Yesterday I ran Shadowrun Anarchy for my friends. Six of my “Stargazer’s Irregulars” showed up at 2 pm and after chatting, making jokes, and putting way too much snacks on the table we started playing.
Since not everyone at the table has played Shadowrun before I gave them an introduction into the setting and then they chose their characters from the pool of thirty pregens included in the book. Having thirty pregenerated characters is actually a boon and a curse at the same time. It took quite some time until everyone was comfortable with his or her choice.
In the end they picked Gentry (a human combat decker), Sledge (an ork street samurai), Kix (an elf razorgirl), Razzle Dazzle (an ork illusionist), Thunder (a human vigilante), and Wagon (a human combat medic). We decided that the characters already know each other and have already worked together.
Continue reading Actual Play Report: Shadowrun Anarchy
Shadowrun: Anarchy is the game I have been waiting for since I first played Shadowrun 1st Edition back in the 1990s. Anarchy is an alternate ruleset for 5th Edition Shadowrun which allows a more streamlined, narrativist approach to the fantasy cyberpunk game. By the way, this is not supposed to be a review. It’s just me sharing my thoughts with a bit of praise and some ranting thrown in for good measure. You have been warned!
Even though the rules have a certain Shadowrun feel to them, Anarchy uses a totally different ruleset based on Catalyst Game Labs’ Cue System. You still roll buckets of six-sided dice and all the Shadowrun tropes are still around, but things have been simplified a lot.
Everything which makes your character special like spells, cyberware, cyberdecks, etc. are now called Shadow Amps. Characters have only a few skills and just a handful of weapons. Gone are the days where you tracked dozens of various implants, or when you had to keep track of multiple kinds of ammunition. Even money is gone. Mr. Johnson pays you in Karma. Yes, that’s no joke. Armor now works like additional hitpoints. If you are a hardcore Shadowrun nerd who thrives on all the teeny tiny details, you might not enjoy Anarchy. But if you prefer rules-light games, you should give Anarchy a chance.
Continue reading My Thoughts on Shadowrun: Anarchy
First things first: XXVc is not necessarily a broken system. I am sure there are GMs and players who are perfectly fine with the system. But for me and my group it doesn’t really work that well.
I also have to admit that I was in a pretty bad mood in the last few days. My old friend the black dog (aka depression) came for a visit and definitely overstayed its welcome. After a good night’s sleep things look already way better and I am more open to find solutions instead of throwing everything out.
I also want to thank everyone who posted their comments, advice, and ideas on Google+, Facebook, and here on the blog. Your comments really helped to put things into a perspective and gave me a shove into the proper direction. I want to send out special thanks to Joseph Wolf who basically came up with the solution I might be using.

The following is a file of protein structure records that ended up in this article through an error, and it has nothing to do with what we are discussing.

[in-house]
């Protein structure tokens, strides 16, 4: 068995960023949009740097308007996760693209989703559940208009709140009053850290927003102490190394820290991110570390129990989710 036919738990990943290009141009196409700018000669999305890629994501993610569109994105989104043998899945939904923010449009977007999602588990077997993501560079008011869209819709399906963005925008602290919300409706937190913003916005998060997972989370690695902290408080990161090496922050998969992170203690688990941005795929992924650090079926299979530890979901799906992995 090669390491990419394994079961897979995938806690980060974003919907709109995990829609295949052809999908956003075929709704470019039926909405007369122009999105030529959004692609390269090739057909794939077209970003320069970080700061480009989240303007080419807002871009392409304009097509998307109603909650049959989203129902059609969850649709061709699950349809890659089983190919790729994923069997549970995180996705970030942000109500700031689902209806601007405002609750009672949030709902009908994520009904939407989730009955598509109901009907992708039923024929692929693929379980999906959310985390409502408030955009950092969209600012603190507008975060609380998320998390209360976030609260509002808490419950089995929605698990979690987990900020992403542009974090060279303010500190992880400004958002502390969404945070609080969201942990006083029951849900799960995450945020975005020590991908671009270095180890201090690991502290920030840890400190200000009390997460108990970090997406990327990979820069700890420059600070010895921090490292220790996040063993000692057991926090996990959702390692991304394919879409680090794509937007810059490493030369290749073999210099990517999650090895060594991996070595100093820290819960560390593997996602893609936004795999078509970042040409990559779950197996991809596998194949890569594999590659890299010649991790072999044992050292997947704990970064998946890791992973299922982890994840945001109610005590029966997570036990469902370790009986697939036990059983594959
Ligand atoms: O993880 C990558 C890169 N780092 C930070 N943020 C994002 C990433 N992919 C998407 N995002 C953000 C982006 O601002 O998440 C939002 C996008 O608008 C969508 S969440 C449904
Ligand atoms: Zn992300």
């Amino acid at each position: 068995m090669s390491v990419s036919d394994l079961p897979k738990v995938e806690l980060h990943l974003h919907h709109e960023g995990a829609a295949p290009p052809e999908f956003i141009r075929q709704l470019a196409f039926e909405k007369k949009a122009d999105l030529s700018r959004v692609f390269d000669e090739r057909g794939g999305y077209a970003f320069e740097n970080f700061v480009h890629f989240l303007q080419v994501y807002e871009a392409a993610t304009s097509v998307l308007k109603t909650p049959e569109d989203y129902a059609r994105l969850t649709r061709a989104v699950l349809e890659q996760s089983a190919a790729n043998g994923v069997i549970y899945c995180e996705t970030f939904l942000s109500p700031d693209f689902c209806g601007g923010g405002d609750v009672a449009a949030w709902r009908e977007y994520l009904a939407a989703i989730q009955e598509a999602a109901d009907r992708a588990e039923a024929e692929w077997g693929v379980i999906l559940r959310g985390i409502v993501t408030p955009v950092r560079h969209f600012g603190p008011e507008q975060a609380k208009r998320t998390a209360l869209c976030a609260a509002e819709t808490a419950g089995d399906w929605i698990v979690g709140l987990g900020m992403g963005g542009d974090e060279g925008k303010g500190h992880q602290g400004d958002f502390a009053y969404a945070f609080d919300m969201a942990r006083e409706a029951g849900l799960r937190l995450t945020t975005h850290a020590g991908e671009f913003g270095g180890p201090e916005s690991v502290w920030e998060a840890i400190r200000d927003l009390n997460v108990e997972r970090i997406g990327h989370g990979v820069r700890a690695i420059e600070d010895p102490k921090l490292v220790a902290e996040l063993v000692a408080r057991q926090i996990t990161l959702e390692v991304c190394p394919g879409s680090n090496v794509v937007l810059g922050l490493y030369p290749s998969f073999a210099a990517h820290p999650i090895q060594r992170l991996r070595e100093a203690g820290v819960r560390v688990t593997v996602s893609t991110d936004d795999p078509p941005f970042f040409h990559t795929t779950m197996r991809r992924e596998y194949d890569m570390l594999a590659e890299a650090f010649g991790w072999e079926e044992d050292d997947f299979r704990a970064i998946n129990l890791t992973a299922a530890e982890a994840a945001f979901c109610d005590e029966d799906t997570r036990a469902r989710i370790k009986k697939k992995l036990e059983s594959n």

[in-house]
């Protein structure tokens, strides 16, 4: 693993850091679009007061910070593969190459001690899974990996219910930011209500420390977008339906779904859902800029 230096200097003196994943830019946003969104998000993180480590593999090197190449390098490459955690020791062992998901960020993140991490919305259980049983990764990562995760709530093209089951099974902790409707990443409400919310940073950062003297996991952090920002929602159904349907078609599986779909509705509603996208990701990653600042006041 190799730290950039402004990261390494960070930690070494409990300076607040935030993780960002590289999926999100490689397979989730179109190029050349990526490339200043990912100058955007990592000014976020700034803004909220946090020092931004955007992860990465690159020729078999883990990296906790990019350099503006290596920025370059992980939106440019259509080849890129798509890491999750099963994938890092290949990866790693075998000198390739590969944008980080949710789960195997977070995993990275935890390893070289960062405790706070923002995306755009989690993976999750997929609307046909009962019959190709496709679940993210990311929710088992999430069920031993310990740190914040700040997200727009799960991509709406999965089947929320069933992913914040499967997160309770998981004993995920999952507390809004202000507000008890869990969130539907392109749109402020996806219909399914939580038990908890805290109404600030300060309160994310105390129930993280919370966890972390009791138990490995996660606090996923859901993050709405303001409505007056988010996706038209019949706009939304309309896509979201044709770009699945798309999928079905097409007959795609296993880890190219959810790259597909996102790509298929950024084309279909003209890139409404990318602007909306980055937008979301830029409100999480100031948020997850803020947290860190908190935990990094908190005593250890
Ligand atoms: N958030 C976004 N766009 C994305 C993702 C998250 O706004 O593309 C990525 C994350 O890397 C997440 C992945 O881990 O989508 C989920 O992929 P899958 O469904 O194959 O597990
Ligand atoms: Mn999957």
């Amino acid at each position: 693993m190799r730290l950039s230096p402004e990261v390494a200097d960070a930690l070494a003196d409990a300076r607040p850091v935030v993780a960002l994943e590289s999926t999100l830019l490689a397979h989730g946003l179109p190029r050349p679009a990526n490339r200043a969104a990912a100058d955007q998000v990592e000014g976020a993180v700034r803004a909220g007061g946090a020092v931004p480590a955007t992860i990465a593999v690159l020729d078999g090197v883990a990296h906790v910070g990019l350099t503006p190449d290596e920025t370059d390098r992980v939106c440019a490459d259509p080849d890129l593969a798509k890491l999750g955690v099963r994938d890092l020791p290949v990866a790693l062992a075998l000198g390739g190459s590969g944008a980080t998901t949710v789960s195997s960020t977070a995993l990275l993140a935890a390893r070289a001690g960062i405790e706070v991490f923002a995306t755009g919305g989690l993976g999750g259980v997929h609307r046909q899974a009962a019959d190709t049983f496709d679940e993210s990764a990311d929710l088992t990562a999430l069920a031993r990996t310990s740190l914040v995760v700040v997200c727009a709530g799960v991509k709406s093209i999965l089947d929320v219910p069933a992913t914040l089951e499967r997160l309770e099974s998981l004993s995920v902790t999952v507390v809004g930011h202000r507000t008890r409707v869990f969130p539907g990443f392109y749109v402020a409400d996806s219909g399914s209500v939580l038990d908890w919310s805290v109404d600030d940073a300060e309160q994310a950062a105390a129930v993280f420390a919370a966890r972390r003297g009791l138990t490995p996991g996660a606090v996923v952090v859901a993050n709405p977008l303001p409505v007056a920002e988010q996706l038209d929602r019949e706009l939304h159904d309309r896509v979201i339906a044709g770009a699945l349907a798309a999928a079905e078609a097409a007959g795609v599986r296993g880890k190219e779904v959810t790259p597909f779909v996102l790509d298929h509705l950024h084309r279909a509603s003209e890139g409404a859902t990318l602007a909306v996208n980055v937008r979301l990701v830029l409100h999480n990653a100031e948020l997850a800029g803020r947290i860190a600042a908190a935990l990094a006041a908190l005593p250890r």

So, here’s what I want to do:
Out with the skill system
Undoubtedly XXVc skill system has its issues. Several people have recommended replacing it by Peryton’s system for attribute checks and knacks.
This system is actually pretty close to what D&D 4e and 5e used (when I am not mistaken). To make a successful check your roll plus an ability score modifier plus your level divided by three must be equal or higher than a difficulty number set by the GM. Knacks are skills you have some talent for. When you have a knack for something, you use your whole level as modifier, not just one third.
You also don’t write down all possible skills, but only the ones you have a knack in. That is simple, should work well enough and is easily implemented. Instead of using XXVc’s skill list I will probably resort to more broad categories. The Rocketjock will probably get a knack for Piloting, the Medic a knack for Medicine etc.
The game’s lethality is an issue. Not only does it frustrate my group, it also doesn’t fit the game’s theme. Action points could alleviate this problem. Each player character starts the game with a number of action points they can use to make re-rolls, avoid damage, max out damage, etc.
Healing in XXVc is a big issue. Joseph recommended borrowing a rule from Barbarians of Lemuria which let’s the characters heal half of the HP lost in the last combat when resting. I will also have to come up with new healing abilities compatible with the Peryton skill system.
OR I could grant the Medic class a kind of “spell-like ability” which allows them to heal without making any kind of roll. On 1st level they start with Cure Light Wounds and on higher levels they get access to better healing abilities. The Medicine knack can then be used for things like First Aid, Diagnosis, Medicine-related knowledge checks, etc.
Adding more technological gadgets
There are a lot of things missing from the game. As I wrote in my last post, there should be magnetic boots which help with failed “Maneuver in Zero-G” checks, some kind of “healing potion”, and other technological wonders which help to make the game more futuristic and which make things easier for everyone at the game table. I also want to implement some kind of artifact equipment (like special weapons and armor) to spice things up a bit. In the coming weeks I will then add more stuff as needed. If the players think they need it, and if I think it fits the setting, I’ll add it in.
This sounds like a lot of work, but actually it shouldn’t be that bad. I’ll present these fixes to my players tonight. I am really glad that I was able to wrestle down the dreaded black dog, come up with some possible solutions for my problems (with your help) and move things forward instead of giving up! Thanks again!